08/13/2001 12:00AM

Using trends to track Travers


NEW YORK - While awaiting the decision on whether Point Given will compete in the Travers Stakes at Saratoga a week from Saturday, it occurred to me to spend some time to develop a profile of the modern day Travers winner. What kind of horse is he? What kind of races did he run in previously? What kind of form does he bring to the table? How fast can he run?

The Travers is worth such a study. Although there will be other rich stakes events for 3-year-olds run like the Pennsylvania, Ohio, and Super derbies, the Travers is the last major race restricted to the Triple Crown class. It will be run for the 132nd time this year, making it older than the Kentucky Derby and the Preakness. If classic status is ever bestowed on another American race - the three Triple Crown events and the Coaching Club American Oaks are the only four classic events in America - the Travers would be the one chosen. In the meantime, it is a classic in every other sense of the word.

Only three of the last 10 Travers winners actually ran in all three legs of the Triple Crown. They were Corporate Report in 1991, Sea Hero in 1993, and Thunder Gulch in 1995. Lemon Drop Kid, in 1999, was the only one of the last 10 Travers winners to compete in two legs of the Triple Crown (he ran in the Derby and won the Belmont), while Holy Bull, winner of the 1994 Travers, and Unshaded, last year's Travers winner, each ran in just one Triple Crown event. Holy Bull ran in the Derby and Unshaded in the Belmont.

What this means is four of the last 10 Travers winners didn't get involved at all in the Triple Crown. They were Thunder Rumble in 1992, Will's Way in 1996, Deputy Commander in 1997, and Coronado's Quest in 1998. (Coronado's Quest was entered and scratched in the Preakness.) While this finding is surprising and noteworthy, it is not especially helpful in identifying the ideal Travers candidate because it it means a Travers winner is just as likely to have participated in the Triple Crown as not.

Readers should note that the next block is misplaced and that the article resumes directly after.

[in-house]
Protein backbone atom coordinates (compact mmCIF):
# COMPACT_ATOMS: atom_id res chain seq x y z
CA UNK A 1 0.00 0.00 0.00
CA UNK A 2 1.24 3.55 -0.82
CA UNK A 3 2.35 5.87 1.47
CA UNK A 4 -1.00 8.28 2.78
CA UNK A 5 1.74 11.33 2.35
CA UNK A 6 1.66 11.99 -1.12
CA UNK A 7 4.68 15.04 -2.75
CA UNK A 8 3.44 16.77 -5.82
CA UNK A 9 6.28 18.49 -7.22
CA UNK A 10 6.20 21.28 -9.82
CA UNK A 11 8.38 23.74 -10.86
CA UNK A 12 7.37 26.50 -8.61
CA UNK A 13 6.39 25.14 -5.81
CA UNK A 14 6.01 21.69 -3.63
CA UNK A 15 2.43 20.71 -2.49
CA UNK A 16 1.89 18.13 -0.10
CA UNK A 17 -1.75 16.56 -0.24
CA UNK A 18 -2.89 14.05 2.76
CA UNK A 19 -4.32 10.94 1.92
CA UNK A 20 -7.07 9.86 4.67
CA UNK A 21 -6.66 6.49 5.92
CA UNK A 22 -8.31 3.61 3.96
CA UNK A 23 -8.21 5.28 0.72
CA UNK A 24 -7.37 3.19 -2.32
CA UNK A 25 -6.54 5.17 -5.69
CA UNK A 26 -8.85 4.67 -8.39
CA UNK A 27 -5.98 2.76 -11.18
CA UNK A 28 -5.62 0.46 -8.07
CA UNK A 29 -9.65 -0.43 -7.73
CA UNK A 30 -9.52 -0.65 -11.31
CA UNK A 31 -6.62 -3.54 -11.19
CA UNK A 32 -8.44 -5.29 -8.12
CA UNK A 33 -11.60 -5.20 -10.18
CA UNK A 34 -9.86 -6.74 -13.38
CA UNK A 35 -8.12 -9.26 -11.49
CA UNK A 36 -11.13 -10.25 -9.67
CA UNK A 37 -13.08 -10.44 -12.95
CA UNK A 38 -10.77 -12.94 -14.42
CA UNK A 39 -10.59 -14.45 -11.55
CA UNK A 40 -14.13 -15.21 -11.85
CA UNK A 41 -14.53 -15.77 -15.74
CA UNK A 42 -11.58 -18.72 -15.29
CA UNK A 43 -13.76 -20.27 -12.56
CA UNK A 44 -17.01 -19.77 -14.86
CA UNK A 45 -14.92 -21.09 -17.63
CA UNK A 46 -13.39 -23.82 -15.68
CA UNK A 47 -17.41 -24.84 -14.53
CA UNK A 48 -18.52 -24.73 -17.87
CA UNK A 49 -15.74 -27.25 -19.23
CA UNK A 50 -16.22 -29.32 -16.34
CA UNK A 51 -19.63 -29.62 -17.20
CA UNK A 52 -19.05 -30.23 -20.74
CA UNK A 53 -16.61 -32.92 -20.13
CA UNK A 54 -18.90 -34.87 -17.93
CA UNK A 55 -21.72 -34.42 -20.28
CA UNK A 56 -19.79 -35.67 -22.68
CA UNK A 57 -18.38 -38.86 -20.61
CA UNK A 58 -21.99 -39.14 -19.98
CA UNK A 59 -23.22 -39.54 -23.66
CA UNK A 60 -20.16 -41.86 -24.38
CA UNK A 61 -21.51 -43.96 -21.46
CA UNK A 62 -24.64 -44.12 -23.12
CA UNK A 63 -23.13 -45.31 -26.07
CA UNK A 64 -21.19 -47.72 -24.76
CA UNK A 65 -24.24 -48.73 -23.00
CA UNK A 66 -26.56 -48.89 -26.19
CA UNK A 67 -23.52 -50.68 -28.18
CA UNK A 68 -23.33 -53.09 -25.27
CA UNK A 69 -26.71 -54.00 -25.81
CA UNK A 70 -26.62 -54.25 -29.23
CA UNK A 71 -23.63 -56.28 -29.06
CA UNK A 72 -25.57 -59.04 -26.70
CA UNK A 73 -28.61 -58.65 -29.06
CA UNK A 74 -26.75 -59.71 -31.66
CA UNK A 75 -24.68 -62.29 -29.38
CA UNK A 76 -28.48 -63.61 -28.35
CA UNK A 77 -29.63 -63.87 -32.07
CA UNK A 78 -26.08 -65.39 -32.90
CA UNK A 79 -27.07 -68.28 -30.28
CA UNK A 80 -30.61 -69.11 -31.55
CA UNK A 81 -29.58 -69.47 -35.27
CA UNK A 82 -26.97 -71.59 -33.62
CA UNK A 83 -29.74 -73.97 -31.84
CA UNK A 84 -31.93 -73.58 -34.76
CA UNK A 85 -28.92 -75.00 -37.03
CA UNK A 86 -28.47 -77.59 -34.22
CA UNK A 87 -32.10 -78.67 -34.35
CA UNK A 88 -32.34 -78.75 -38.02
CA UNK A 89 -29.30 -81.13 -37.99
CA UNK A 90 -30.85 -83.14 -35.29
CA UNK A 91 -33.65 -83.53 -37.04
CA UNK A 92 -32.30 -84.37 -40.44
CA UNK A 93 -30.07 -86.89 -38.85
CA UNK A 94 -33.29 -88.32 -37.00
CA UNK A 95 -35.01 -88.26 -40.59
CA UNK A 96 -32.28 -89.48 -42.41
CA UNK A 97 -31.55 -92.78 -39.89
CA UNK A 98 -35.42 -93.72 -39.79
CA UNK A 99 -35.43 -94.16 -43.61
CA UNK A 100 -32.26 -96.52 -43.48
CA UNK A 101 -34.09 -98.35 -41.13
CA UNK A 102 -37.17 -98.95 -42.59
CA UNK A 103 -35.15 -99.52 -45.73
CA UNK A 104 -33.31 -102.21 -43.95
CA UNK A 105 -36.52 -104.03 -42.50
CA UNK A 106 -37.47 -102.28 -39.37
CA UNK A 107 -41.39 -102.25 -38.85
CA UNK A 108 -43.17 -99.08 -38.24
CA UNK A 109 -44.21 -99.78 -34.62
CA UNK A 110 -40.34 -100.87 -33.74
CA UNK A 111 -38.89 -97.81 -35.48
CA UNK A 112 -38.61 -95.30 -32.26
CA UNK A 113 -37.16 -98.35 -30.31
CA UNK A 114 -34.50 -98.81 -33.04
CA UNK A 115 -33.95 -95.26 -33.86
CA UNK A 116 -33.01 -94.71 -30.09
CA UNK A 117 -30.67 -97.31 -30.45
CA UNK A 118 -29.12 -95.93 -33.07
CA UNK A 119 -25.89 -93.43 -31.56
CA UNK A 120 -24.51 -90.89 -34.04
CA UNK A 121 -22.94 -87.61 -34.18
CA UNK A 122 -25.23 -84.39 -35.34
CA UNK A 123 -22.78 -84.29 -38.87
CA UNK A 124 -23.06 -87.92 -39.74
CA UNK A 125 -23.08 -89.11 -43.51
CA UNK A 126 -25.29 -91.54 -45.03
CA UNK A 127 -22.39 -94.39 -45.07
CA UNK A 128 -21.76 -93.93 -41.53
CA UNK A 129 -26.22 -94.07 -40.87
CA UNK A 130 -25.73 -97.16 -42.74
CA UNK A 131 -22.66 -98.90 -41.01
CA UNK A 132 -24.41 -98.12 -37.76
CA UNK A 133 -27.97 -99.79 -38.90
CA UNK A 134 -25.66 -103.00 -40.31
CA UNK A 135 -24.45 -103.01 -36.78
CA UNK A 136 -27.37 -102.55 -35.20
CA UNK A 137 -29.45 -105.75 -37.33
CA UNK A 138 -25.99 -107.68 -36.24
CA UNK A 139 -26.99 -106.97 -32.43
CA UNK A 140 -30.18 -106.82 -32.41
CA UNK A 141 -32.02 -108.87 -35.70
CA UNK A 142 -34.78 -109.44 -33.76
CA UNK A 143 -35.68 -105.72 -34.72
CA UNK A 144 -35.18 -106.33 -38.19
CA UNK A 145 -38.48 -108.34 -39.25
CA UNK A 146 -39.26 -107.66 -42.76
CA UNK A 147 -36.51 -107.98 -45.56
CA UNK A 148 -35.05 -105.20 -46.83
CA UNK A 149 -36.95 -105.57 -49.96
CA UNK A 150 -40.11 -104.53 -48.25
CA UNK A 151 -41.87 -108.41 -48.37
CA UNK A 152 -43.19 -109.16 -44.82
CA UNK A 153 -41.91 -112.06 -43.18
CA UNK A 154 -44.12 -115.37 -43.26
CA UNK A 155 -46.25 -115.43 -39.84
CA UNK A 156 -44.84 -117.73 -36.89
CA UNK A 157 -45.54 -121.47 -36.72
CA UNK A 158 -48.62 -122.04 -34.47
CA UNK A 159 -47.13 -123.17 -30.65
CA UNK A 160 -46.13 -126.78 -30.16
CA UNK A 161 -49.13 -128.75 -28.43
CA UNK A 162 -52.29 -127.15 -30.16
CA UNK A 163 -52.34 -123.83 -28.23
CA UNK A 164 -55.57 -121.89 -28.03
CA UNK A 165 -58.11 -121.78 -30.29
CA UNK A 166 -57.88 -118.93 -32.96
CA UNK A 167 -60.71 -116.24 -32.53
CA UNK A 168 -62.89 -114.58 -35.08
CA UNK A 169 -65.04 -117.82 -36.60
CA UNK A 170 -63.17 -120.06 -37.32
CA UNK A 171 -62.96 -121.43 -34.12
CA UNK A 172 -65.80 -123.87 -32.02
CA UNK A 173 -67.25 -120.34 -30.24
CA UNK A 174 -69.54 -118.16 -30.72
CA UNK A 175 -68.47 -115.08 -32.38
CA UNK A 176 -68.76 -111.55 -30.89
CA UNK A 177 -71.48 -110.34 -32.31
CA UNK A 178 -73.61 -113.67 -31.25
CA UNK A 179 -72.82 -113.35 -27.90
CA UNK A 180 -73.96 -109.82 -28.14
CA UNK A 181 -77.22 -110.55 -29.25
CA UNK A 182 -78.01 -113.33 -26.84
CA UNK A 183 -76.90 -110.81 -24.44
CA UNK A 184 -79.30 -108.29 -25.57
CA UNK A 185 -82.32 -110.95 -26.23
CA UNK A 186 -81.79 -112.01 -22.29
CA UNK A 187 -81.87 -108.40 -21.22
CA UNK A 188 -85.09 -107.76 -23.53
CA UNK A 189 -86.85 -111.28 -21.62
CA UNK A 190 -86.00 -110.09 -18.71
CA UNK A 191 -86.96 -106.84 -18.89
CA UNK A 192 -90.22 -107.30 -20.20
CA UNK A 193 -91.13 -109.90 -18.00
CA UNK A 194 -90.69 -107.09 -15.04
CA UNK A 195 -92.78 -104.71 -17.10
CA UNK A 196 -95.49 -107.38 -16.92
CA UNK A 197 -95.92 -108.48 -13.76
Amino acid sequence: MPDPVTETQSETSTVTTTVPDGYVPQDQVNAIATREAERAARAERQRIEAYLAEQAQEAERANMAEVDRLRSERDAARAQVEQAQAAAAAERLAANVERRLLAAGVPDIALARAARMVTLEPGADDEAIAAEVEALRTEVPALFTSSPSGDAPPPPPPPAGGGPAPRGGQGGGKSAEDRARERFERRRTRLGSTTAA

What is helpful is knowing which races the modern-day Travers winner ran in most recently. The Jim Dandy, Saratoga's prep for the Travers, has produced half of the last 10 Travers winners - Thunder Rumble, Sea Hero, Will's Way, Lemon Drop Kid, and Unshaded. Monmouth Park's Haskell Invitational produced three of the last 10 Travers winners - Corporate Report, Holy Bull, and Coronado's Quest. The only other race that has recently been a springboard to success in the Travers is the Swaps at Hollywood Park. Thunder Gulch and Deputy Commander came out of the Swaps to win the Travers.

The Travers puts a premium on sharp recent form. Eight of the last 10 Travers winners finished either first or second in their previous starts. Unshaded finished third and Sea Hero finished fourth.

There's good reason for that. The successful candidate for the Travers has to be prepared to run fairly fast. The average winning Beyer Speed Figure in the last 10 Travers (eliminating Holy Bull's high of 115 and Coronado's Quest's low of 107 so as to get a more accurate average) is 110. Eight of the last 10 Travers winners came off triple-digit Beyers (Unshaded and Sea Hero were the exceptions), and, notably, five of the last 10 Travers winners either matched or recorded a best Beyer in their previous start. In the Travers itself, six of the last 10 winners earned what was at least to that point a career-best Beyer.

Yet, despite what these statistics suggest, the Travers hasn't been the chalk parade you might imagine. Holy Bull and Thunder Gulch were the only winning favorites in the last 10 Travers. When you eliminate Thunder Gulch's lowest parimutuel return of $3.50 and Thunder Rumble's high payoff of $17.20, the average winning mutuel in the last 10 Travers is a healthy $10.66.

So, how do these guides apply to this year's Travers? Well, by using a list of what are currently the eight most prominent candidates for the Travers - Point Given, E Dubai, Dollar Bill, Scorpion, A P Valentine, This Fleet Is Due, Volponi, and Win City - we can start throwing out horses. Dollar Bill, E Dubai, Volponi, and Win City have to go because none come out of the key Travers preps. Based on a sharp last race finish, A P Valentine, This Fleet Is Due, and Dollar Bill (again) have to go, since all were fourth in their last starts. Also, A P Valentine and Dollar Bill fail to qualify because neither received a triple-digit Beyer in his last start.

We are left with Point Given, who followed up wins in the Preakness and the Belmont with a workmanlike victory in the Haskell, and Scorpion, who earned a career-best Beyer of 105 in his implausible upset of the Jim Dandy. And, if you want to get ultra-wise guy about this, you could toss Point Given, since he will certainly be the favorite, and favorites haven't done that well lately in the Travers.

That leaves you with Scorpion, and me with an upset stomach.

Well, there's always the King's Bishop.